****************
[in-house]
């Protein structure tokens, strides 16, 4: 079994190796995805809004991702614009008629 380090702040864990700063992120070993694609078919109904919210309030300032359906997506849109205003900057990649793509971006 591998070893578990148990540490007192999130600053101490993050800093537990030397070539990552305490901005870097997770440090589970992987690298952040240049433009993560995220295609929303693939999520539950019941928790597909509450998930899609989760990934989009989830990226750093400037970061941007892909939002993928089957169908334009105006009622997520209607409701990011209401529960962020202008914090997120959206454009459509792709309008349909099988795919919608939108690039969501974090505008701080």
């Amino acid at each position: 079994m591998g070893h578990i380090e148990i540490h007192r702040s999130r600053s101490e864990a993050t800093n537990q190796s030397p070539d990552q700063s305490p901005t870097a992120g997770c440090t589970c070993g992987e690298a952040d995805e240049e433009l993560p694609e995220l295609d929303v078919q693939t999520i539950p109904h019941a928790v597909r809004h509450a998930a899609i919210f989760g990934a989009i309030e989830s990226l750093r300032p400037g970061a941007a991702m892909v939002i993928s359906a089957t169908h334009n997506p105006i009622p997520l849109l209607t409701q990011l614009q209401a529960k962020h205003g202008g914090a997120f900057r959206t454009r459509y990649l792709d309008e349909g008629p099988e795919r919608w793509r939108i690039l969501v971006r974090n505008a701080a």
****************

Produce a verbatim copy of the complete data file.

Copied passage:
[in-house]
């Protein structure tokens, strides 16, 4: 079994190796995805809004991702614009008629 380090702040864990700063992120070993694609078919109904919210309030300032359906997506849109205003900057990649793509971006 591998070893578990148990540490007192999130600053101490993050800093537990030397070539990552305490901005870097997770440090589970992987690298952040240049433009993560995220295609929303693939999520539950019941928790597909509450998930899609989760990934989009989830990226750093400037970061941007892909939002993928089957169908334009105006009622997520209607409701990011209401529960962020202008914090997120959206454009459509792709309008349909099988795919919608939108690039969501974090505008701080």
């Amino acid at each position: 079994m591998g070893h578990i380090e148990i540490h007192r702040s999130r600053s101490e864990a993050t800093n537990q190796s030397p070539d990552q700063s305490p901005t870097a992120g997770c440090t589970c070993g992987e690298a952040d995805e240049e433009l993560p694609e995220l295609d929303v078919q693939t999520i539950p109904h019941a928790v597909r809004h509450a998930a899609i919210f989760g990934a989009i309030e989830s990226l750093r300032p400037g970061a941007a991702m892909v939002i993928s359906a089957t169908h334009n997506p105006i009622p997520l849109l209607t409701q990011l614009q209401a529960k962020h205003g202008g914090a997120f900057r959206t454009r459509y990649l792709d309008e349909g008629p099988e795919r919608w793509r939108i690039l969501v971006r974090n505008a701080a």